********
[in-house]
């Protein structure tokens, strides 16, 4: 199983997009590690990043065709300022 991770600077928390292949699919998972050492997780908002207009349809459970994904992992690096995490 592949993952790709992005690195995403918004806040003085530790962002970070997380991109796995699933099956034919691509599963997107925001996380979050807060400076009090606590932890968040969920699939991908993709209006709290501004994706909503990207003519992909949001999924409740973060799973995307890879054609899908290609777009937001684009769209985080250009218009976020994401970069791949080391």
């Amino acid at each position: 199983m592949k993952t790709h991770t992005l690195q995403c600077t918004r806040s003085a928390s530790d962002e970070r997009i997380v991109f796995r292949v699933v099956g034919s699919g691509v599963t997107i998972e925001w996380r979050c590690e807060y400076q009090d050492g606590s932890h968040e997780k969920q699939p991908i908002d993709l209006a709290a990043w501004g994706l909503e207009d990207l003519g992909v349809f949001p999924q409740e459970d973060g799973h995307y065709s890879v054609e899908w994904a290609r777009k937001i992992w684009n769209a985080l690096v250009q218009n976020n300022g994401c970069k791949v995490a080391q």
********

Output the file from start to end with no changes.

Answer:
[in-house]
């Protein structure tokens, strides 16, 4: 199983997009590690990043065709300022 991770600077928390292949699919998972050492997780908002207009349809459970994904992992690096995490 592949993952790709992005690195995403918004806040003085530790962002970070997380991109796995699933099956034919691509599963997107925001996380979050807060400076009090606590932890968040969920699939991908993709209006709290501004994706909503990207003519992909949001999924409740973060799973995307890879054609899908290609777009937001684009769209985080250009218009976020994401970069791949080391």
């Amino acid at each position: 199983m592949k993952t790709h991770t992005l690195q995403c600077t918004r806040s003085a928390s530790d962002e970070r997009i997380v991109f796995r292949v699933v099956g034919s699919g691509v599963t997107i998972e925001w996380r979050c590690e807060y400076q009090d050492g606590s932890h968040e997780k969920q699939p991908i908002d993709l209006a709290a990043w501004g994706l909503e207009d990207l003519g992909v349809f949001p999924q409740e459970d973060g799973h995307y065709s890879v054609e899908w994904a290609r777009k937001i992992w684009n769209a985080l690096v250009q218009n976020n300022g994401c970069k791949v995490a080391q």